Proposition 51: School Bonds. Funding for K-12 School and Community College Facilities.


The Question: 

Should the state sell $9 billion in general obligation bonds to be used for upgrading public education facilities?

The Situation: 

The state funds school projects through general obligation bonds, all of which must be approved by voters. During 1998-2006, voters approved $40 billion of such bonds. The state’s 2016-17 payment to service debts from those previous bonds amounts to $2.4 billion for K-12 schools and $300 million for community colleges. Virtually all of the funds from those previously-issued bonds have been spent.

Under the state’s existing School Facilities Program, schools submit project proposals to the state.  The proposals may be to buy land, construct buildings, and/or renovate existing buildings. In most cases, schools that receive state funding must contribute local funding.  Local funding is either 40 or 50 percent of project costs, depending on the type of project.  Schools that lack sufficient funding may apply for additional grant funding, up to 100 percent of the project cost. There is no similar grant funding structure for community colleges.                                                                                                           

School and community college districts may sell local general obligation bonds to help cover the cost of facility projects, which also must be approved by local voters. Since 1998, school and community college districts have sold about $64 billion and $21 billion, respectively, in local general obligation bonds for facility projects.

The Proposal: 

Prop. 51 would authorize the state to sell $9 billion in general obligation bonds: $6 billion to modernize old, or to construct new, K-12 public school facilities; $2 billion for community college facilities; and $1 billion for charter schools and vocational facilities.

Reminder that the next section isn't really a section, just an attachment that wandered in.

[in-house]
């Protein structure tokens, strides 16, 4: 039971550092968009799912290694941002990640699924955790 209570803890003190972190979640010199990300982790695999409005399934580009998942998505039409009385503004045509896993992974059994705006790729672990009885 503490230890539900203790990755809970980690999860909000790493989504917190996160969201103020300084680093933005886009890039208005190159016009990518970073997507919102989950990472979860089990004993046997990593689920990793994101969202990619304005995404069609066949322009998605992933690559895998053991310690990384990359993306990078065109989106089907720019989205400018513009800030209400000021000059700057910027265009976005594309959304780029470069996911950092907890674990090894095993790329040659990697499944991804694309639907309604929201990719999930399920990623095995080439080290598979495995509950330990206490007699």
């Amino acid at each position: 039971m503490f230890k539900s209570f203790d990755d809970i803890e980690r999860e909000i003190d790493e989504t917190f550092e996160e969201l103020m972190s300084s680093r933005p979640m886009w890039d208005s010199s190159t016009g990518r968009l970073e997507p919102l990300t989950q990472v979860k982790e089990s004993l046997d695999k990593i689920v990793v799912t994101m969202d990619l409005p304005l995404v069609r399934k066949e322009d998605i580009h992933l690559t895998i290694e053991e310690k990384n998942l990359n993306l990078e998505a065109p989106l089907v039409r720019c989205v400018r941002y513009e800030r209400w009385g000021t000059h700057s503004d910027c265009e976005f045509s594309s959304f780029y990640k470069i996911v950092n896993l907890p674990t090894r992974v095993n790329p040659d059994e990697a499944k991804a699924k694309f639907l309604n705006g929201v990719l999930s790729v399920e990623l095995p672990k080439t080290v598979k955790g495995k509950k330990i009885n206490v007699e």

Fiscal Effect: 

The state likely would issue these bonds over a period of about five years and make payments from the General Fund over a period of about 35 years. If the bonds were sold at an average interest rate of five percent, the total cost to pay off the bonds would be $17.6 billion, including principal and interest. The average payment per year would be about $500 million, less than half of one percent of the state’s current General Fund budget. 

Given the availability of additional state funds, some local school and community college districts might raise and spend more locally, while others might raise and spend less locally.

What a YES or NO Vote Means
A YES Vote Means: 

The state could sell $9 billion in general obligation bonds for education facilities ($7 billion for K-12 public school facilities and $2 billion for community college facilities).

A NO Vote Means: 

The state would not have the authority to sell new general obligation bonds for K-12 public school and community college facilities.

Support & Opposition
Supporters Say: 
  • A statewide bond is the best option for meeting California’s school construction needs. Local voters will still be in control of how the bond funds are spent.
  • Many schools and community colleges throughout the state have outdated facilities and need repairs to meet basic health and safety standards.                                               
Opponents Say: 
  • Local school bond measures work better than statewide bonds. Local control is the best way to minimize government waste. 
  • Prop. 51 funding would go to those first in line.  Large, wealthy districts would receive the lion’s share of funding, because they have the resources to quickly apply for the funding.